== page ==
What it’s like to work at DBS
Published: 02 Oct 2017 By Jennifer Jackson
The Disclosure and Barring Service (DBS) helps employers make safer recruitment decisions and prevent unsuitable people from working with vulnerable groups, including children.
DBS is currently looking for a number of innovative and creative HR professionals to join its team. Jackie Kelly, chief people officer at the DBS, tells us more.
Jackie Kelly, chief people officer, DBS
How does it feel being the new chief people officer for the DBS?
I am extremely excited about the role as I thrive in new and challenging situations. Having used the services of the DBS in numerous organisations I’ve previously worked at, I appreciate the critical nature and importance of the service provided and that it continuously has to work to improve.
Tell us more about the DBS and the work you do
As an organisation, our mission is clear. And our ambitious is huge. Just seeing the impact of what we do on the lives of children and vulnerable adults makes me feel inspired to deliver the best possible people services.
What do you feel you bring to your new role?
I have 24 years of HR and organisational design experience, which I’ve gained at a range of organisations. I have strategic, operational, transformation and commercial knowledge and insight. I am very adaptable, I quickly establish credibility and have strong influencing skills, which enables me to deliver. I’m passionate about what I do and wish to bring this passion to my role of chief people officer.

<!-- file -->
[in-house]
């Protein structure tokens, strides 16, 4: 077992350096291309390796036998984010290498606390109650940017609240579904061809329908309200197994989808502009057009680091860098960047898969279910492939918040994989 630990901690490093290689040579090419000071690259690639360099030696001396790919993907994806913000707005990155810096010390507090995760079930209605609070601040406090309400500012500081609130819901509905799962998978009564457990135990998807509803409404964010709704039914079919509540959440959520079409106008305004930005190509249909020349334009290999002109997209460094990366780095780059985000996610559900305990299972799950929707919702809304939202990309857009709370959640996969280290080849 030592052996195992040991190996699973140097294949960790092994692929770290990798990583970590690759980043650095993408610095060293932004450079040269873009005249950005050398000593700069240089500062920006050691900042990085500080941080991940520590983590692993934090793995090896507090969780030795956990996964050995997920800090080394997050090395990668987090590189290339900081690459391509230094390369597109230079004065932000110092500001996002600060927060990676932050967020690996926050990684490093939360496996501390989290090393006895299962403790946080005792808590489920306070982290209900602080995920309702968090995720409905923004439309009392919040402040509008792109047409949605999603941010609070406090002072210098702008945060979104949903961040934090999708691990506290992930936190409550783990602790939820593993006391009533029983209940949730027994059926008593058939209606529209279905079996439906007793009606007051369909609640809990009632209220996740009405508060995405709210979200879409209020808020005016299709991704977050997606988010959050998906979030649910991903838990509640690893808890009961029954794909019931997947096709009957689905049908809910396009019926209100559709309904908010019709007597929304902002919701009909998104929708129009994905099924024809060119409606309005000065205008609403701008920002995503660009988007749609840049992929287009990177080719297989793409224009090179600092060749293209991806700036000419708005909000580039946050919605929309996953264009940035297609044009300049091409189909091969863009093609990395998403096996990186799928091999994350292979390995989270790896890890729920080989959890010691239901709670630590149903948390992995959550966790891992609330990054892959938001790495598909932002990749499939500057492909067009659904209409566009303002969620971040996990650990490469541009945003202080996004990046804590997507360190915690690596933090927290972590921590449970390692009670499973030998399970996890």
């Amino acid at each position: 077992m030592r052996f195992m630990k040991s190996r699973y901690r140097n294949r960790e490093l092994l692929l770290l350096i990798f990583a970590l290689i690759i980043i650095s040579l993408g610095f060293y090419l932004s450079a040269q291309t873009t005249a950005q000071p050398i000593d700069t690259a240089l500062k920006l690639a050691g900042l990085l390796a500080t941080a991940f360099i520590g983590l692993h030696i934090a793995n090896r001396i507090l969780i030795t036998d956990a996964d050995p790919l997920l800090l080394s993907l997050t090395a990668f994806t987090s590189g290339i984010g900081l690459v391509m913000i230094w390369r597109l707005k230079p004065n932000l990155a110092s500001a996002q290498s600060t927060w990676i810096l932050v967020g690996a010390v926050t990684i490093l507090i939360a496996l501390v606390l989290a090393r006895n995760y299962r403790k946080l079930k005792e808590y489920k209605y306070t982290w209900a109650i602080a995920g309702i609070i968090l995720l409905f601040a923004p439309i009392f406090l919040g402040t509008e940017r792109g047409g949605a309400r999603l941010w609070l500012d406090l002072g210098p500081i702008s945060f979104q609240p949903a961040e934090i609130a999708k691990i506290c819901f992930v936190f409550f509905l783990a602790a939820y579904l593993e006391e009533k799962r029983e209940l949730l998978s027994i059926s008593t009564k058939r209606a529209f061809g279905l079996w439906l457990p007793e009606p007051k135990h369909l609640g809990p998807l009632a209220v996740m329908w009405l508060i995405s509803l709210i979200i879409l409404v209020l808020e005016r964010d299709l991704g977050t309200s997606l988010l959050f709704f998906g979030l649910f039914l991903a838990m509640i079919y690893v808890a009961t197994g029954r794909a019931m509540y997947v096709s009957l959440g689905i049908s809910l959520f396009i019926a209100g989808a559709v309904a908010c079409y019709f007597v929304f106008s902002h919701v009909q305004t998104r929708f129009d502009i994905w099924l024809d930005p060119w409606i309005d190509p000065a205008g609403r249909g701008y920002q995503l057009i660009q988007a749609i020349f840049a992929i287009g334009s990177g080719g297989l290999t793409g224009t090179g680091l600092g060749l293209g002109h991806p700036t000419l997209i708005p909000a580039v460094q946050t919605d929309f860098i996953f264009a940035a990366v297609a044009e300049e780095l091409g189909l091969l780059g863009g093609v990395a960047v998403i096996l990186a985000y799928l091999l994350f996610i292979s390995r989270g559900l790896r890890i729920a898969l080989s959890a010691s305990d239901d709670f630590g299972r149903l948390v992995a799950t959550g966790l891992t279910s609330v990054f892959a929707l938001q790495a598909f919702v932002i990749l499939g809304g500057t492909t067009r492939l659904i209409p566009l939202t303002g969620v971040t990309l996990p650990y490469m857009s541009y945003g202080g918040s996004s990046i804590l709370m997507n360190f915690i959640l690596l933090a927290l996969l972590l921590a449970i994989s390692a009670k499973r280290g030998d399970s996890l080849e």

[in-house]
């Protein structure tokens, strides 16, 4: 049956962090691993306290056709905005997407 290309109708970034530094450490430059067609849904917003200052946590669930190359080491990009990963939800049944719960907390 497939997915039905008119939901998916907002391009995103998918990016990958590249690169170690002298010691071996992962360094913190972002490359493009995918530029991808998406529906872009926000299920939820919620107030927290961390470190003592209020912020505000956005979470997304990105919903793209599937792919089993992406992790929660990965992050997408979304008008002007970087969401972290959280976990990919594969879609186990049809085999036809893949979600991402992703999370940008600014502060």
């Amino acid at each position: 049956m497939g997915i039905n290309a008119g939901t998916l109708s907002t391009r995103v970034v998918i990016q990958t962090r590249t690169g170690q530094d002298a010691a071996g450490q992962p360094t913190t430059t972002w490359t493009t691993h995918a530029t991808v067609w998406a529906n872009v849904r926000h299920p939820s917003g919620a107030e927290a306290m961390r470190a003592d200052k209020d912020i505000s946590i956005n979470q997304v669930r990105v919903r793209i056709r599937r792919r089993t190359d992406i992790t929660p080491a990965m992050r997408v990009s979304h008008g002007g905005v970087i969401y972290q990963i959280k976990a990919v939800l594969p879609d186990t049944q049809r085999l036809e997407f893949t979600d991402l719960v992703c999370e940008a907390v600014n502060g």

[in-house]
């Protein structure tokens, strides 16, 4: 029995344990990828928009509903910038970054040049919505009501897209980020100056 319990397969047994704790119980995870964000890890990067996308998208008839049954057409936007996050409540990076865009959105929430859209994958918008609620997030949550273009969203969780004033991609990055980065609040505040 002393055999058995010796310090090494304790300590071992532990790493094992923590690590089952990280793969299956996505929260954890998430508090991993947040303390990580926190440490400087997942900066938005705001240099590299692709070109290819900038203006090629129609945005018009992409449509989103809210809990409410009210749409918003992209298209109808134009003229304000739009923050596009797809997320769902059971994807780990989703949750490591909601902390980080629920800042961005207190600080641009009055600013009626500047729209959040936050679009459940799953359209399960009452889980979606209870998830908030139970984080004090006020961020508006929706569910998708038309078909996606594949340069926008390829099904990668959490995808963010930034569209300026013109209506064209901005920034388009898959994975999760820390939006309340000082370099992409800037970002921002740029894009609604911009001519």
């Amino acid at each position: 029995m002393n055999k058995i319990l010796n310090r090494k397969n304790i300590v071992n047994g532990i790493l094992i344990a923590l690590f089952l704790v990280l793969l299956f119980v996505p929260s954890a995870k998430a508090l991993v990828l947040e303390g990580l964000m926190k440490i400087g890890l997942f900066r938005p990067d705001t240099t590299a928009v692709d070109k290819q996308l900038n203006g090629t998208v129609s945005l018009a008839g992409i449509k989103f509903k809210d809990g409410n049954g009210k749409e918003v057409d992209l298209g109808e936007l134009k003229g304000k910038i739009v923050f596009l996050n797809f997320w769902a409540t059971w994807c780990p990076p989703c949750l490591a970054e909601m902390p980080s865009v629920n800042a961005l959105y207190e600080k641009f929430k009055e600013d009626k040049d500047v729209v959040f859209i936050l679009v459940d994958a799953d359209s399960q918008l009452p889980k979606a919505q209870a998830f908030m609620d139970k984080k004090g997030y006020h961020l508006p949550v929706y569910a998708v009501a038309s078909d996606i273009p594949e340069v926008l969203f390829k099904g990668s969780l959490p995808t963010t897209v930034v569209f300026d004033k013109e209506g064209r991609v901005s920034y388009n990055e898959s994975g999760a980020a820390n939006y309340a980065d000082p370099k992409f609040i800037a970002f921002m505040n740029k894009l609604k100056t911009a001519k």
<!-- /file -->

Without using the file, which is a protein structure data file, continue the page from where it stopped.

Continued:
Why would someone want to work for the DBS?
We have a real sense of purpose. Throughout the organisation people are proud to be part of the safeguarding agenda. For HR, we are small enough to be agile in our approach but we also have enough influence to make a significant impact.
Tell us about the HR team's culture
Our team covers all aspects of HR and there is always a buzz in the office. The team is supportive, innovative, and all staff want to learn and improve the services.
What kind of people are you looking for?
We are keen to attract people who are passionate about making a difference, who want to learn and aren’t afraid to challenge assumptions.
What do you think are the crucial issues facing the DBS in the next two years?
The strength and resilience of our organisation lies in its people, their skills and capabilities. Learning and development will be key to changing our skillset as we embrace different technologies in order to adapt to changing government requirements. We will focus on developing leadership resilience and succession planning to enable effective change management.
Sum up what it's like to work at DBS
It is constantly rewarding, challenging, and interesting. No two days are ever the same.